Last week I wrote a Monday Musings about bookselling for/by charities. As I was writing it, I realised that there was another way of acquiring books that is worth writing about – book swap arrangements. Not surprisingly, it came up in comments on that post, so is clearly something of interest to many readers. It’s an area that I’m aware of – how could you not be – but not one I use with any regularity, so I’ve enjoyed researching it beyond my limited knowledge. I’m sure commenters will add even more information, for which I thank you in advance!
Book swapping as an informal activity is practised by most readers in some form or another. We share books – sometimes lending them to be returned, other times asking for the book to be passed on. It may not always be exactly one-to-one, but something more informal where we press loved books on each other as we read them. A little bit more formal is that practice in places like youth hostels where travellers leave a book behind that they’ve read, in a communal bookcase, and take one in its place. I still have a book that I picked up that way back in the 1970s. It’s Mordecai Richler’s Shovelling trouble. I love it – and the memories it carries.
In other words, book swapping as I’m describing it here is a pretty loose activity. It happens in multitudinous ways, ranging from the highly informal to the very controlled, from sharing books locally (in just a street, for example) to sharing across and between nations. Some swapping is simply about ensuring we always have something to read – what I’d call reader-to-reader sharing – while other schemes have bigger literary and social justice goals. These aims and styles aren’t always mutually exclusive, but the emphasis tends to fall more into one camp than another, if that makes sense. The activities I list here all fall into the somewhat organised end of the spectrum.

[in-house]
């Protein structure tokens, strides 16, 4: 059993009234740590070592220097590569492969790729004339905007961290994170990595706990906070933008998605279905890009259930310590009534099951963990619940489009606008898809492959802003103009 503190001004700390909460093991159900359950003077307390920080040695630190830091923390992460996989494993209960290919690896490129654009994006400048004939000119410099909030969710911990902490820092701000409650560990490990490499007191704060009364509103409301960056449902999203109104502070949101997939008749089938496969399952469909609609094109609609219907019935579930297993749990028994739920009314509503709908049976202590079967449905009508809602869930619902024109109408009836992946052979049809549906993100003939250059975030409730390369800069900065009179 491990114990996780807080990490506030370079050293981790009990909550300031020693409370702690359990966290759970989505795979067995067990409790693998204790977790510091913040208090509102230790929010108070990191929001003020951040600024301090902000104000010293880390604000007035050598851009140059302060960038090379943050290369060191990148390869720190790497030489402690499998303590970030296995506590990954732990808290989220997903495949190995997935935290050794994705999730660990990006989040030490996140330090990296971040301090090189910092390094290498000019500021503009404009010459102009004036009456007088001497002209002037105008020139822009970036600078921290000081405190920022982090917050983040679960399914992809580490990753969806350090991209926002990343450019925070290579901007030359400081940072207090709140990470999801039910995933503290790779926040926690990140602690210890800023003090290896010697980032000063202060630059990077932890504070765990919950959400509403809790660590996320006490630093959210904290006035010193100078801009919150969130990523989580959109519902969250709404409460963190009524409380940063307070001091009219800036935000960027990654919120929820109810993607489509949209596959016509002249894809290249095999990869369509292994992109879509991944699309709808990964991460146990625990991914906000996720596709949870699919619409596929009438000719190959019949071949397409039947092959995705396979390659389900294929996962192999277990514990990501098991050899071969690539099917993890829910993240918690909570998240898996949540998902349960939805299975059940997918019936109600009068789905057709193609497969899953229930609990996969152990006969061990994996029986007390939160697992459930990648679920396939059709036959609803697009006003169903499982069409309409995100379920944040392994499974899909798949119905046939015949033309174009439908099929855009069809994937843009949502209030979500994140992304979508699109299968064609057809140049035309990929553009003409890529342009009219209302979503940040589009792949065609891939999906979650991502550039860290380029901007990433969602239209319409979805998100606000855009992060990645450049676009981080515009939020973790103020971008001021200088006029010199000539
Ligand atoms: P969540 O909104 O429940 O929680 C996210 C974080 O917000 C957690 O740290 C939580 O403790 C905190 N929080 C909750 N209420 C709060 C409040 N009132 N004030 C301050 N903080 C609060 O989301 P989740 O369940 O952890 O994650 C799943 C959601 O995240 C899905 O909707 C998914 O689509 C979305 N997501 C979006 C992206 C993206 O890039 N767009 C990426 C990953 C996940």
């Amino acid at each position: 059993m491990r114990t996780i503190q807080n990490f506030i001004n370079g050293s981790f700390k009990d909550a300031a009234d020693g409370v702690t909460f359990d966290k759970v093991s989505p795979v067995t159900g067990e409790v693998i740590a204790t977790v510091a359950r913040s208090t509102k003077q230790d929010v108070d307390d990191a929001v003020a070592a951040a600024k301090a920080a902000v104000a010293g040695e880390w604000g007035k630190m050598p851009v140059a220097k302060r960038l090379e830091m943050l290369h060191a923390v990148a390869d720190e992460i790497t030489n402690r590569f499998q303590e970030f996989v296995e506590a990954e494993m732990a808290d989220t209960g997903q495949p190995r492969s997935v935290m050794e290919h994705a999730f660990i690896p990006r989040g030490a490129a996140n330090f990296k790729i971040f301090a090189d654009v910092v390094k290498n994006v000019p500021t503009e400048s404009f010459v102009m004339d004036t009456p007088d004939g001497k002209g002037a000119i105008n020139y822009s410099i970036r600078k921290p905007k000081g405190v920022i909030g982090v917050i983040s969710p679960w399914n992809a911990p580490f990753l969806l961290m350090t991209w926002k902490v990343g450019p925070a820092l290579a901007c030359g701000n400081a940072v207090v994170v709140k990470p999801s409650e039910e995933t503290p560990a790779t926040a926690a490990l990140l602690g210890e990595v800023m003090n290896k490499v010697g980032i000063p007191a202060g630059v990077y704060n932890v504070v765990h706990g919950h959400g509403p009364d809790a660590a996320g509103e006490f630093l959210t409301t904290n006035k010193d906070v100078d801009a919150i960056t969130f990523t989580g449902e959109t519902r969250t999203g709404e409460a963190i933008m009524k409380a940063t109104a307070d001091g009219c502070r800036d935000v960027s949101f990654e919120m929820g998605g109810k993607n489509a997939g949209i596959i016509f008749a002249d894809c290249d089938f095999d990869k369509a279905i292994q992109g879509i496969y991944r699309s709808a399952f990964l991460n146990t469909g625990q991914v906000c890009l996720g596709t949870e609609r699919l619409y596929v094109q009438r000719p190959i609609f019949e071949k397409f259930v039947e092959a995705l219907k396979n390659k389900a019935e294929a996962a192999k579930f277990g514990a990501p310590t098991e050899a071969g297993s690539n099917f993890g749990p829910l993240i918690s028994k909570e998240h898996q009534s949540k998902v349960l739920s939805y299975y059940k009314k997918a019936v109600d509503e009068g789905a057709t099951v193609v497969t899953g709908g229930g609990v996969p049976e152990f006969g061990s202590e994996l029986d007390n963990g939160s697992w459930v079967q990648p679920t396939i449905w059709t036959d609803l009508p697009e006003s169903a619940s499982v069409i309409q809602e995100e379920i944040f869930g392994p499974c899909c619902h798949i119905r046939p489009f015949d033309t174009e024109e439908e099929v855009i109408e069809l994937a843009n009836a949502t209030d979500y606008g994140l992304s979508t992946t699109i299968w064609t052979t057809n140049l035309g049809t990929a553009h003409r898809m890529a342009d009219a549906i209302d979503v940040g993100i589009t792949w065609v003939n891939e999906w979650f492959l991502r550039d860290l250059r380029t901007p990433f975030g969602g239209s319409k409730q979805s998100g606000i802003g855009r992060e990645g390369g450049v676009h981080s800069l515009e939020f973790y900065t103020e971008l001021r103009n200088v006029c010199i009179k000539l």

BookCrossing is the first big “organised” system that I came across – and that was back in the early 2000s when I found a book in my workplace cafe. Wikipedia describes it as “the practice of leaving a book in a public place to be picked up and read by others, who then do likewise.” It started in the USA but has become a huge international community, supported by a website and social media platforms.
Australia is 7th on the list of the world’s top 10 bookcrossing country according to the BookCrossing website, which is not bad given our size (unless that was measured per capita). (If you are interested, the top three countries are USA, Germany, United Kingdom.) I won’t say more about this, but if you’ve never heard of it do check out their website. It’s rather fun to see the list of recently released, recently caught, most travelled and most wished for books. I loved seeing, when I checked, that the top book in “the most wished for” list was Markus Zusak’s The book thief (my review).
The Great Book Swap
Coordinated by the Indigenous Literacy Foundation, the Great Book Swap is a very different kettle of fish. Its aim is to raise money for the Foundation. The idea is for organisations – workplaces, schools, any group at all – to host a book swap, which this year was on Wednesday 6 September. (But, really, you could do it any time. The ILF won’t reject your money). The principle is that people swap books for a gold coin donation. That is, participants bring a book (or books along) and for the right to take a book or book/s away, pay a gold coin donation. So, you get a book to read and the Foundation gets some money. In 2016, the ILF raised $160,000. The money is used to buy books to send to remote indigenous communities.